If you have been injured in a parking lot, the person or business who is liable for your injuries will depend on the circumstances. Generally, parking lot owners have a reasonable duty of care to make sure that no one becomes injured on the property.

This means that if it snows and the lot becomes icy, the property owner needs to clear it and put ice melt down. If there are cracks, the owner needs to fix any hazard that could potentially cause a person to slip and fall.

This does not mean that parking lot owners will always be liable for injuries that occur on their property. So long as reasonable care and action is taken to prevent harm to others, it is less likely that a court will hold the owner responsible for a negligence claim.

Parking lots, whether they are indoor or outdoor are subject to a lot of wear and tear. Lot owners must frequently check for harmful conditions, and take the action needed to fix the problem.

In order to prove your claim, you must be able to show that the parking lot owner was negligent in their duty of care to prevent harm to you and others. Cause-in-fact is determined by the “but for” test.

For example, but for the parking lot owner’s negligence in clearing ice, you would not have fallen and broken your arm. You will have to prove that the owner knew or should have known about the dangerous condition, and failed to remedy the situation in a timely fashion.

What are Common Parking Lot Accidents?

A few of the more common parking lot accidents include the following:

  • Pavement Dangers: Pavement exposed to the elements and normal wear and tear can become slick, uneven, cracked, damaged, and it can become riddled with potholes.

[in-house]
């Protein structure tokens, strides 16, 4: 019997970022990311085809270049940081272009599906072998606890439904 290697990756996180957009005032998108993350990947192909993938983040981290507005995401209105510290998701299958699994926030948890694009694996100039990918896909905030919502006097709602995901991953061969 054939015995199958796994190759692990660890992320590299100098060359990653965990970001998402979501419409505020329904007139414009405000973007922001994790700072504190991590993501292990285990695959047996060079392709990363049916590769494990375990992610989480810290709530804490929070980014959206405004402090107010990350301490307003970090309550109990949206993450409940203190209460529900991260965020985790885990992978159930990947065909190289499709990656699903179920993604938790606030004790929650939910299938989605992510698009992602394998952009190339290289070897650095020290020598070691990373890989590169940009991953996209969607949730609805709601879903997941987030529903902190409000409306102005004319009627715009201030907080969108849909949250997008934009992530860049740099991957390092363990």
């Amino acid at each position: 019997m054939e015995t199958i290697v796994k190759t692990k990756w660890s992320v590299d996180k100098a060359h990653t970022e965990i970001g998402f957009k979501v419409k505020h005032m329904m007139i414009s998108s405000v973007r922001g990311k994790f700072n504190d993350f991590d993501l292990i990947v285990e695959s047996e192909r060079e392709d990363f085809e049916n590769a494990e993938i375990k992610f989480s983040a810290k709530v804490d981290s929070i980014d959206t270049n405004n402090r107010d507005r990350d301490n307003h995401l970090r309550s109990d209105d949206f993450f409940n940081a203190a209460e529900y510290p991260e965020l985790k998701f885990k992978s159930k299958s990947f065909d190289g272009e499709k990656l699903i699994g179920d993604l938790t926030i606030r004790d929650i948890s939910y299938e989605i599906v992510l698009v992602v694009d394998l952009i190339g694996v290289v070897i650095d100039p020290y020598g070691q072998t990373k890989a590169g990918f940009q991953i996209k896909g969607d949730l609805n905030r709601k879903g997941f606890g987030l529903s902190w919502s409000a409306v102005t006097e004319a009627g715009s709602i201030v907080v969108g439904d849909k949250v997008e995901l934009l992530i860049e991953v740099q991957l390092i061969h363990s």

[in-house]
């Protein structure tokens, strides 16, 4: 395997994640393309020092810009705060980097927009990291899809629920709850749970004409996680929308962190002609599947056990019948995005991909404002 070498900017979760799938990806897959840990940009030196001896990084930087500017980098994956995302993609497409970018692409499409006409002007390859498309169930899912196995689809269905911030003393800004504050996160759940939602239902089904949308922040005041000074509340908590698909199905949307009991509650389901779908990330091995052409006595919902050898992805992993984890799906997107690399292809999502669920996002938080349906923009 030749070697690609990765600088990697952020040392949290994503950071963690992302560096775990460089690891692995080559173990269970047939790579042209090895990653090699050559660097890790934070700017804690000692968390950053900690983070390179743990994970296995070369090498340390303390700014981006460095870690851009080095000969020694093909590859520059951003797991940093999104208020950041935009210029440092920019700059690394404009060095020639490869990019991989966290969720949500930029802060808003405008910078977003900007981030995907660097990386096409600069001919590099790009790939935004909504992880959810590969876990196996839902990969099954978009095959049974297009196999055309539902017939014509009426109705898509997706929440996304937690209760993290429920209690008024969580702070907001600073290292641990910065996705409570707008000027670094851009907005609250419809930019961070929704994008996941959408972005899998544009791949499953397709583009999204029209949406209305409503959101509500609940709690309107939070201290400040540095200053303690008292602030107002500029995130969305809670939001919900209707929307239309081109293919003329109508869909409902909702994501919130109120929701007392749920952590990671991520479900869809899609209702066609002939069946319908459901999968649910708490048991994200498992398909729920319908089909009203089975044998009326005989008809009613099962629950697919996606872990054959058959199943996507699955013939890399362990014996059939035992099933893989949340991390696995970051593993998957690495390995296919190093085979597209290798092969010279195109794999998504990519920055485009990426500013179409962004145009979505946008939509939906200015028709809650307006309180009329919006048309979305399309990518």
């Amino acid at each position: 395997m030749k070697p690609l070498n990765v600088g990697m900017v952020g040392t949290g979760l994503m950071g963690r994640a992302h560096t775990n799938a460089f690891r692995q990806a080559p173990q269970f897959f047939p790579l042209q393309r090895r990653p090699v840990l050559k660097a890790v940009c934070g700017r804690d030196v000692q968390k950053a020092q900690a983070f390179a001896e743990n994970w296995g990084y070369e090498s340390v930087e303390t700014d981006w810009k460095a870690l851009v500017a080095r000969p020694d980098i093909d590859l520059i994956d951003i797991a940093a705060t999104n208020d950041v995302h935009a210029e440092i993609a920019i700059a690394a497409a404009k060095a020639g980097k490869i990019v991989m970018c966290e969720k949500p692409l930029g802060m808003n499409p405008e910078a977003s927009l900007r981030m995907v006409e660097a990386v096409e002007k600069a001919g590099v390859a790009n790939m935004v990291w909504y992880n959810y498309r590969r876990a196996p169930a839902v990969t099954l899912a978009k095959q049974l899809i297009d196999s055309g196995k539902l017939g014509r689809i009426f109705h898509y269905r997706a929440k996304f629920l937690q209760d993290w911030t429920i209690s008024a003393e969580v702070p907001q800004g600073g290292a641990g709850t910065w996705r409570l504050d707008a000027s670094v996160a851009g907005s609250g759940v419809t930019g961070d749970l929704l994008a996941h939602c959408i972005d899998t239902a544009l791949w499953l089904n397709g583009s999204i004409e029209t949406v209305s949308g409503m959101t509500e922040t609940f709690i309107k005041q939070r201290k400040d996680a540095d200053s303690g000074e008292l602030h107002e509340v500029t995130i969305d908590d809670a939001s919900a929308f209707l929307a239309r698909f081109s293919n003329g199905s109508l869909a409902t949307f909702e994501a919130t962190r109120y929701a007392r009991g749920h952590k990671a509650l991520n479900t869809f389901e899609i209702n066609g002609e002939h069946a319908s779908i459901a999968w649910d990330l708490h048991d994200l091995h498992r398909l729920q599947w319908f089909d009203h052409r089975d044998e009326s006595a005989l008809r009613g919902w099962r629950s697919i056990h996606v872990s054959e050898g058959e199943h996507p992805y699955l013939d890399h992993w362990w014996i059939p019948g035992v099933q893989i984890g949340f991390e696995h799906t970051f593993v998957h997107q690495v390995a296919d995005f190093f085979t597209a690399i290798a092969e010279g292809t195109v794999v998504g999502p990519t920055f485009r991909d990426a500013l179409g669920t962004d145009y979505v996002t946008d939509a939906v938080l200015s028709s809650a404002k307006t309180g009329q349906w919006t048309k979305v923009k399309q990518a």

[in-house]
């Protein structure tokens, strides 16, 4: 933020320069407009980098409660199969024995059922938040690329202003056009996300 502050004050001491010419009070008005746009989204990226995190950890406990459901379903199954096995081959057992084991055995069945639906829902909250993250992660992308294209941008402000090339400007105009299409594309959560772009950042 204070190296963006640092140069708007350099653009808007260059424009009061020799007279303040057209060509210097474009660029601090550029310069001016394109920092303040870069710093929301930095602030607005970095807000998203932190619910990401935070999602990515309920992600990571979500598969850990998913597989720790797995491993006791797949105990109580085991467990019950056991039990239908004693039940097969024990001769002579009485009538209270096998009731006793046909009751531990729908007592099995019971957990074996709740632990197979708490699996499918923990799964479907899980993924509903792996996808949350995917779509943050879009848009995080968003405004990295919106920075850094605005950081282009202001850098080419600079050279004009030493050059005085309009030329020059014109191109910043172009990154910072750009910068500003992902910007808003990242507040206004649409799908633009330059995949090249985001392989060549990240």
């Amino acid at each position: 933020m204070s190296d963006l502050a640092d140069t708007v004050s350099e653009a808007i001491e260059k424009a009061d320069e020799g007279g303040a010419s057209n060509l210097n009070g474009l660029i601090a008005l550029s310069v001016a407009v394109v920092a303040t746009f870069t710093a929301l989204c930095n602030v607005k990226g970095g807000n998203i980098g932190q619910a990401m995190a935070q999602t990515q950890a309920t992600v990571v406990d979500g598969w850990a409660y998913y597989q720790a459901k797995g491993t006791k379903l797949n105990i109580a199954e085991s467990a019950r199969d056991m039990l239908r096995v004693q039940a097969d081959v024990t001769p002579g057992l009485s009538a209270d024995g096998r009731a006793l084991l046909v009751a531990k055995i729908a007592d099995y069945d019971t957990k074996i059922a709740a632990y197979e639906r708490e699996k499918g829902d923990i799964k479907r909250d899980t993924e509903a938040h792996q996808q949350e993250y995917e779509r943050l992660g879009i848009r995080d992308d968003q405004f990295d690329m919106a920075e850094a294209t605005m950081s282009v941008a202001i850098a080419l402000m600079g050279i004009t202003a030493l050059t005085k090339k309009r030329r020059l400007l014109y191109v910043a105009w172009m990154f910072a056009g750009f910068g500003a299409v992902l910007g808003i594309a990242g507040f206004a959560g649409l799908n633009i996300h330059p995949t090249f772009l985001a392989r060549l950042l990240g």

• Speed Bumps: Speed bumps that inadequately slow down drivers could cause injury to pedestrians and other drivers.
  • Lack of Security: An insufficient amount of security could pose a threat to the safety of others, and may cause a rise in criminal activity.
  • Poor Lighting: Without adequate lighting, hazardous conditions that would normally be seen in well-lit areas, may be hidden.
  • Poor Signage: If a parking lot signs are confusing or lacking, drivers may be exposed to an increased risk of collision.
  • Negligent Drivers: Injuries in parking lots may be the direct result of other driver’s negligence. Failure to stop or yield when advised can cause pedestrian and driver injury.

Are There Limits on Liability?

Parking lot owners are not absolutely liable for injuries that occur on their property. If an event that caused injury was not foreseeable, which means the lot owner would not have been able to prepare for the event, then it is unlikely that the court will hold them liable.

Lot owners owe a reasonable duty of care to prevent unnecessary harm to others. Though they have to take care to prevent and fix issues with their parking lot, it doesn’t make them liable for problems that they could not have anticipated or for issues that were not clearly obvious.

What About Crimes in the Parking Lot That Result in Injuries?

A parking lot owner may have to take steps to help keep the parking lot safe, if it is foreseeable that criminal activity may occur. However, in general, lot owners are usually not responsible for random acts of violence that may occur.

Some lot owners may have a duty to protect the cars parked on the lot, which will depend on bailment. Others will post signs reminding customers to take their valuables with them, stating they are not responsible for theft in an attempt to circumvent responsibility.

Some courts will hold lot owners responsible for stolen items, regardless on any posted disclaimers, particularly if the customer was unaware of the warning.

Should I Contact a Lawyer?

If you have been injured while on a parking lot and it was due to the nature of the parking lot, then you should contact a personal injury attorney as soon as possible. Your lawyer will be able to review your case and advise you of your next steps. If you decide to move forward with your claim, your attorney will also help you file your claim and represent your best interests in court.